Soccer as a Global Phenomenon (Harvard University, April 14-16, 2016)

In light of the recent FIFA scandals exposing the global interconnections of soccer (football, for non-North Americans), here’s an appropriately-timed call for papers from our colleagues at Harvard University’s Weatherhead Initiative on Global History for a conference–taking place from April 14-16, 2016–that promises to cast light on the global history of “the beautiful game”: Soccer is the most global of games and … Continue reading Soccer as a Global Phenomenon (Harvard University, April 14-16, 2016)

2015 Harvard International History Conference – “Transitions: States and Empires in the Longue Durée”

Our colleagues at Harvard have announced the schedule for this year’s Harvard Graduate Student Conference on international history, taking place this March 12-13, 2015 in Cambridge, Massachusetts (USA). In addition to stimulating presentations by graduate students around the world, the conference features a public keynote address by NYU’s Jane Burbank, “Escaping Empire, Escaping Europe? History and Historians … Continue reading 2015 Harvard International History Conference – “Transitions: States and Empires in the Longue Durée”

Unweaving Sven Beckert’s “Empire of Cotton: A Global History”

Pause for a moment while reading this review and check out the inside collar of your shirt or blouse. There’s a good chance that the garment you’re wearing is not only made out of cotton but was made in a country other than the one you’re living in: Bangladesh, Cambodia, Vietnam, Guatemala, or somewhere else … Continue reading Unweaving Sven Beckert’s “Empire of Cotton: A Global History”

Immigrants, Railroads, America, Germany: An Interview with Julío Robert Decker

People often ask scholars of history what, exactly, the discipline constitutes–what its unique methodologies are, what precisely its subject of study is, and what contemporary questions it offers to clarify. As our recent Global History Forum interviews have shown, one of the joys of the field is that it rejects the reassuring but often illusory … Continue reading Immigrants, Railroads, America, Germany: An Interview with Julío Robert Decker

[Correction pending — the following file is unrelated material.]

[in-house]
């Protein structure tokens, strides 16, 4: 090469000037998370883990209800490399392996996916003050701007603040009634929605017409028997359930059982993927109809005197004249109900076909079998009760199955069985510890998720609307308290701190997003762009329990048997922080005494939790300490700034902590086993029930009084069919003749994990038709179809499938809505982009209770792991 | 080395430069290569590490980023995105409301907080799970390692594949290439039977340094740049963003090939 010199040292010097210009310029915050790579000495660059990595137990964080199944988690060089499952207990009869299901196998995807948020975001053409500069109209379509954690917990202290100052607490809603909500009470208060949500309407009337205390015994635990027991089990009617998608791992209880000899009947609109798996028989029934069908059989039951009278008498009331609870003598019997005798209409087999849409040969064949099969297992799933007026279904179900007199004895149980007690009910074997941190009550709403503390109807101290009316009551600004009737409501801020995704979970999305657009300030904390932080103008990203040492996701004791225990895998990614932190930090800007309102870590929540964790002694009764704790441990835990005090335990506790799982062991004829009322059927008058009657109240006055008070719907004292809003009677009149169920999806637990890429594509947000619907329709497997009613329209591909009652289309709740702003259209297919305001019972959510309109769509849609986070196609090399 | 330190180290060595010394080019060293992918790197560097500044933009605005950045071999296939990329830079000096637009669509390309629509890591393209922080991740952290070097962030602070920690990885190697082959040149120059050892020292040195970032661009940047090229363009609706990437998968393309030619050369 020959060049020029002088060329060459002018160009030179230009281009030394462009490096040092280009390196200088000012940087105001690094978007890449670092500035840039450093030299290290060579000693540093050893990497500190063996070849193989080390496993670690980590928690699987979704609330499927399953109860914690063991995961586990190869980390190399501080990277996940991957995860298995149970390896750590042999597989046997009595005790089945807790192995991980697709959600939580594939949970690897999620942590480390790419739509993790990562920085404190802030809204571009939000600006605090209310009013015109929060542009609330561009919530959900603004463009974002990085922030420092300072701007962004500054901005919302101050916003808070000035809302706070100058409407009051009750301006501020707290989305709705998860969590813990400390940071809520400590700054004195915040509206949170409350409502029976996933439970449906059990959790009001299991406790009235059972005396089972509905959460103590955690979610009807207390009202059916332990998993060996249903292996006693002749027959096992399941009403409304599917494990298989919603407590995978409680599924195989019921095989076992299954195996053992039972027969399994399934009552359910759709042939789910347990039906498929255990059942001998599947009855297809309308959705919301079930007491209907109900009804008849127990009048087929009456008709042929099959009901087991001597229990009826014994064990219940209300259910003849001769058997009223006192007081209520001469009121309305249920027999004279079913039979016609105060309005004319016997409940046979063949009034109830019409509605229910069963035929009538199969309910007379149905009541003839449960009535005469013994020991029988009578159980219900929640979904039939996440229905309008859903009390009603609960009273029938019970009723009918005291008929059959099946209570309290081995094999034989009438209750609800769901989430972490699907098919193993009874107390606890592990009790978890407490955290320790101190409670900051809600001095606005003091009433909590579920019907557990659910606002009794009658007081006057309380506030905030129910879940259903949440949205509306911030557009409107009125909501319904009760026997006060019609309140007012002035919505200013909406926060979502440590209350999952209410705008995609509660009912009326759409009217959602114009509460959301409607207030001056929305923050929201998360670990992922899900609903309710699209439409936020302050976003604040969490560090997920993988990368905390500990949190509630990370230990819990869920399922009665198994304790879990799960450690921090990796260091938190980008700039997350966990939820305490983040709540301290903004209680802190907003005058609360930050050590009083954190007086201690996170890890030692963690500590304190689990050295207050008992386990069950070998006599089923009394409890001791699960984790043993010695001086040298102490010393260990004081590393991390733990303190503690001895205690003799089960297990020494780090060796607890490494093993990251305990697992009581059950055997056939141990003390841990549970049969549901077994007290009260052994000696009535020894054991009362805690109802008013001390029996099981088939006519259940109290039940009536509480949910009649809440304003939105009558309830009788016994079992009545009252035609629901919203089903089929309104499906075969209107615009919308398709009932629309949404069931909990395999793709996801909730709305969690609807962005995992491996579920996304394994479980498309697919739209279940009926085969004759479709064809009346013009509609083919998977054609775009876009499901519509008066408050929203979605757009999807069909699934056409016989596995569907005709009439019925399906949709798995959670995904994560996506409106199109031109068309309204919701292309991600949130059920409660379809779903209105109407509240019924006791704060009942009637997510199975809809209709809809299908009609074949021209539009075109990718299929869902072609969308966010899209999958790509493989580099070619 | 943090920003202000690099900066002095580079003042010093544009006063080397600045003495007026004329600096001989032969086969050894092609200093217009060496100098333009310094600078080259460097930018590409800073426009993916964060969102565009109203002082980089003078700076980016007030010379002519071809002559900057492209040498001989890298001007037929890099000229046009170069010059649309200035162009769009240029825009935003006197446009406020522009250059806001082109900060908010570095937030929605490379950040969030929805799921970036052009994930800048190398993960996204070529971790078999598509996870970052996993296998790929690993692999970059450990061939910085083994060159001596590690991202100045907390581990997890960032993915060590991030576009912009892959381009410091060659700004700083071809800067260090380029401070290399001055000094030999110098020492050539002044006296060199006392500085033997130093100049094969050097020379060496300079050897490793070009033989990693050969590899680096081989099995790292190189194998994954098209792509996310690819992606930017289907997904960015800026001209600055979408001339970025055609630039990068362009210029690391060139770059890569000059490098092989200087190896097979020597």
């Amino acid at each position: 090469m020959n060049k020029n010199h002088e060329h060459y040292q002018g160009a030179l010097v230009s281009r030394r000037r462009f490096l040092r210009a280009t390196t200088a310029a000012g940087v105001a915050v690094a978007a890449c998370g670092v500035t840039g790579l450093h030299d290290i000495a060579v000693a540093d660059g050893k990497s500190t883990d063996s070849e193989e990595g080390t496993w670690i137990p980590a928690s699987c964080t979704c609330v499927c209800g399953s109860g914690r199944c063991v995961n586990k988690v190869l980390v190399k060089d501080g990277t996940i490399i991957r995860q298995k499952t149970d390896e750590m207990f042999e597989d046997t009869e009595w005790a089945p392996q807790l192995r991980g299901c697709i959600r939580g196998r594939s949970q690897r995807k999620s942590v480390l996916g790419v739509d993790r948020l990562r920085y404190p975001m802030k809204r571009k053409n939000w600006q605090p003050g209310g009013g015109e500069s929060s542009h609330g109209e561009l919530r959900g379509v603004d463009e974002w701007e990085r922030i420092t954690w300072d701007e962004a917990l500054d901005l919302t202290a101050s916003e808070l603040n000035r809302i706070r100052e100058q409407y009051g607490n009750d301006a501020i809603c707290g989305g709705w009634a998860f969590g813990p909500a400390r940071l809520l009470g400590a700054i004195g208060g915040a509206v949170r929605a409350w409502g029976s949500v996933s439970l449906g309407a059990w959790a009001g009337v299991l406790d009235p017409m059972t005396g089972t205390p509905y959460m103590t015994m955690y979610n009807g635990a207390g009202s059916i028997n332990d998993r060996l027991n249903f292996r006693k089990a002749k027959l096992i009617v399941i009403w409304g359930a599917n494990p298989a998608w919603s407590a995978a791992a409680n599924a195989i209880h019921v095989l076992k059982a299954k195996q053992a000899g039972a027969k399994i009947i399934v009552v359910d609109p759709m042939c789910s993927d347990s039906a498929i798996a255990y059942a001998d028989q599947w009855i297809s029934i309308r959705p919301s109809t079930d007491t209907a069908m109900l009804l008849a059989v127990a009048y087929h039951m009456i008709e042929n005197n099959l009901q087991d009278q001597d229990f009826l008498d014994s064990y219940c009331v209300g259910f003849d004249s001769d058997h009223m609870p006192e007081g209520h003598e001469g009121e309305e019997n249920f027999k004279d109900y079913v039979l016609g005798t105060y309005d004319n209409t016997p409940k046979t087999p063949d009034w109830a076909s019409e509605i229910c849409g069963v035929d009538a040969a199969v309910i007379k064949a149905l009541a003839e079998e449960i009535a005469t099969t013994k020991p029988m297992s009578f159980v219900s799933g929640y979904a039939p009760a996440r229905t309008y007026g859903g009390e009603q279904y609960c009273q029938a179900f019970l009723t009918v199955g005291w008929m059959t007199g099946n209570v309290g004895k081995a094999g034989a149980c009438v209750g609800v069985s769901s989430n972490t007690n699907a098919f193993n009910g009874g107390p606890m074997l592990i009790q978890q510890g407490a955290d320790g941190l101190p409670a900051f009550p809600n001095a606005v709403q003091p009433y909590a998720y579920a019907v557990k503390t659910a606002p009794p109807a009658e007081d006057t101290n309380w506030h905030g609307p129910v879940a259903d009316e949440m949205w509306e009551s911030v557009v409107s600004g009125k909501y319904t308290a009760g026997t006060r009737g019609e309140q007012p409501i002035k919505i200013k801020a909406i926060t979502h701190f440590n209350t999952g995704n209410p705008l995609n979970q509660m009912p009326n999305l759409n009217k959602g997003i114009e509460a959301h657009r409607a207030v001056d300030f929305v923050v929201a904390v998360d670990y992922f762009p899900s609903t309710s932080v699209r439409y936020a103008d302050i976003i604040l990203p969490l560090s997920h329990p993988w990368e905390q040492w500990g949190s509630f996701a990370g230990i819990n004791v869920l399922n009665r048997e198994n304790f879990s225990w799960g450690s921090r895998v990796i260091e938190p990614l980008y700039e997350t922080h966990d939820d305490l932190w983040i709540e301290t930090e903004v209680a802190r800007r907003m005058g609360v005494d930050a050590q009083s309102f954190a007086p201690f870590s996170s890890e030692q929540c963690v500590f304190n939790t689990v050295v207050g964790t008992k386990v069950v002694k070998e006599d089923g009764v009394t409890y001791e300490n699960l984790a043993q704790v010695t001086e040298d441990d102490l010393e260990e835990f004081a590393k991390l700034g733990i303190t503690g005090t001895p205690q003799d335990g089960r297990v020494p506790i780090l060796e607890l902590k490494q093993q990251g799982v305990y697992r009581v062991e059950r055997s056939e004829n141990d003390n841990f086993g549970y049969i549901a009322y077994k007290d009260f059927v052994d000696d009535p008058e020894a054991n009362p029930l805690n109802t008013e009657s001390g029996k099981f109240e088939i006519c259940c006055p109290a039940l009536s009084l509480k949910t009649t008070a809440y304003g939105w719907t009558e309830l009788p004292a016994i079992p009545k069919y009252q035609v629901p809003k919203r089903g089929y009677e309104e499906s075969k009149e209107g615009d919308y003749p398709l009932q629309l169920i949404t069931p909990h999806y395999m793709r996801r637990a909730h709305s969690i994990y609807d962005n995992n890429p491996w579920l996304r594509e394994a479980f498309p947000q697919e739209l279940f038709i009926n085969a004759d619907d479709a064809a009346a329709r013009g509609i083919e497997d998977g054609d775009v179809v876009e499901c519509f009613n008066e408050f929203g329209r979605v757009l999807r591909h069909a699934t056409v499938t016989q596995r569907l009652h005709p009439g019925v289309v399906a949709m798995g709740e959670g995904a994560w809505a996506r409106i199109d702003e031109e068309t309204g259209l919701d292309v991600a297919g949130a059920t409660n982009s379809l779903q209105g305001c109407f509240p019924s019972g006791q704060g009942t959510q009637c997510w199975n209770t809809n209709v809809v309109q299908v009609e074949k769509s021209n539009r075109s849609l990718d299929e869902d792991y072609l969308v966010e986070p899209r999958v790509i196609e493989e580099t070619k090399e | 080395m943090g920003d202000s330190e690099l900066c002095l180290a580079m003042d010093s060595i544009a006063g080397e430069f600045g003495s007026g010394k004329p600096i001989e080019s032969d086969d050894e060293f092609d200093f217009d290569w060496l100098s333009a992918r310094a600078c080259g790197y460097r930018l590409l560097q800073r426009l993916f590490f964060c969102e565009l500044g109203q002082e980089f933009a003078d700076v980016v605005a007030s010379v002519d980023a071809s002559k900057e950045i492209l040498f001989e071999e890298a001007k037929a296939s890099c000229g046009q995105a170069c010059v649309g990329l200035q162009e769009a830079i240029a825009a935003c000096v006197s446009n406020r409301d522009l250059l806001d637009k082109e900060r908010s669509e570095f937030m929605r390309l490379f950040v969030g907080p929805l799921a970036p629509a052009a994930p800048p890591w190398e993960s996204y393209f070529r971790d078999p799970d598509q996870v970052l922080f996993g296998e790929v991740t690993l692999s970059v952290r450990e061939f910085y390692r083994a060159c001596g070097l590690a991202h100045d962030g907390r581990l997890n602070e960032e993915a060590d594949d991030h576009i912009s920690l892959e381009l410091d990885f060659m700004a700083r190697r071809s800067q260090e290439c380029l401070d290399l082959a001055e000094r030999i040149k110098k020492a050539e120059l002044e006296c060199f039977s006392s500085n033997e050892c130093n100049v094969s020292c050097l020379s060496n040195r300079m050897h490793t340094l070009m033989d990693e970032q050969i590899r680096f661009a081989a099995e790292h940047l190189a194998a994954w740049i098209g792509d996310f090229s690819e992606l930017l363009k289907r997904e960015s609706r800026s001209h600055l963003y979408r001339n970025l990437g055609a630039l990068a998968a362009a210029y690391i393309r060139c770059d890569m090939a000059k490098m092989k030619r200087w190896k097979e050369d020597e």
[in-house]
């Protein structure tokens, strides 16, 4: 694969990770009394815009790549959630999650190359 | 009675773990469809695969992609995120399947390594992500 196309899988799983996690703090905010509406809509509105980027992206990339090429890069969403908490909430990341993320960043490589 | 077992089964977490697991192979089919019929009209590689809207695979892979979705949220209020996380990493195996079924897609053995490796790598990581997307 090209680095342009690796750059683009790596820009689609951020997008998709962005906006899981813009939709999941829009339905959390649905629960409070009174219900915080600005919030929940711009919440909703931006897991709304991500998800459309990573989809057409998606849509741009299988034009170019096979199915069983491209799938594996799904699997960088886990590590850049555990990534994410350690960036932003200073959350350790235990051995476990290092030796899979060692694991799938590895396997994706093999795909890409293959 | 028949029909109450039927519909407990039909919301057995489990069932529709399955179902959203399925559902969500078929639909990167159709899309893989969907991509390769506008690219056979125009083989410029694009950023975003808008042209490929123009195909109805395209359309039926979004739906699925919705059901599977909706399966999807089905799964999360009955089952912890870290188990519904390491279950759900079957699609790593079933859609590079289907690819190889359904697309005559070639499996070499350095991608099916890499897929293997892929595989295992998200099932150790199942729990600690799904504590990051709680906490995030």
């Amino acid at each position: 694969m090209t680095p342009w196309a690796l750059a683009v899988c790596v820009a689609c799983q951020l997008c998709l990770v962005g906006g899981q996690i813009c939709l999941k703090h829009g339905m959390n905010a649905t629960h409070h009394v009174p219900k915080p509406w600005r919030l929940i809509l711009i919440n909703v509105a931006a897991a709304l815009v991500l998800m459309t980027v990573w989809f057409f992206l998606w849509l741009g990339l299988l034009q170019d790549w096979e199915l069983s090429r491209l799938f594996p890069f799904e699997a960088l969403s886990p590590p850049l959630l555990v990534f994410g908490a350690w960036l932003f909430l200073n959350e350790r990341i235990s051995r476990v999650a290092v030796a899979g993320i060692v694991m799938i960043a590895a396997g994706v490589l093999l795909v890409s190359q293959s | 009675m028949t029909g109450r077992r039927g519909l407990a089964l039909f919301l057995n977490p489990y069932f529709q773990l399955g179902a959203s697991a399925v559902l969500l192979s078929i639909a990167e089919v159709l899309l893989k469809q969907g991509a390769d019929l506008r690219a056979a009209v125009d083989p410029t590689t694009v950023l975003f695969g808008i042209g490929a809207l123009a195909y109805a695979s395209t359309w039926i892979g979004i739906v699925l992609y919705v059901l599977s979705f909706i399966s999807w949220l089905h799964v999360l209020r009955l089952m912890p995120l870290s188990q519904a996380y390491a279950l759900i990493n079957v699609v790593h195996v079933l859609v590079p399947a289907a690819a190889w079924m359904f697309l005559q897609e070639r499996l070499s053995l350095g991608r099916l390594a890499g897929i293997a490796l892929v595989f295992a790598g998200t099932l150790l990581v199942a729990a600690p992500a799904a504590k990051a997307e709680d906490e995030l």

Sven Beckert on the “Empire of Cotton”

Sven Beckert’s Empire of Cotton: it’s one of the most keenly anticipated works of history this year, and you can read an adapted excerpt here at The Atlantic. The Toynbee Prize Foundation will be featuring an in-depth review of the book in weeks to come–we’re busy preparing a number of other Interviews with Global Historians–but readers … Continue reading Sven Beckert on the “Empire of Cotton”

Excavating “The Last Empire”: Discussing Soviet History and Global History with Serhii Plokhii

Why did the Soviet Union collapse? Since the USSR formally ceased to exist on December 26, scores of books have been written on the Soviet dissolution, an event that resulted in the creation of fifteen new states across Eurasia and that current Russian President Vladimir Putin famously called “the greatest geopolitical catastrophe” of the twentieth century. … Continue reading Excavating “The Last Empire”: Discussing Soviet History and Global History with Serhii Plokhii

Global History Forum: Discussing “Starvation and the State: Famine, Slavery, and Power in Sudan, 1883-1956” with Steven Serels

For most audiences today, the word “Sudan” evokes images at once terrorizing and timeless. Older readers may recall the images of emaciated bodies that television crews relayed from western and eastern Sudan during the great famines of the mid-1980s. Anyone reading today, however, will remember the outrage – but also lack of meaningful reaction – that … Continue reading Global History Forum: Discussing “Starvation and the State: Famine, Slavery, and Power in Sudan, 1883-1956” with Steven Serels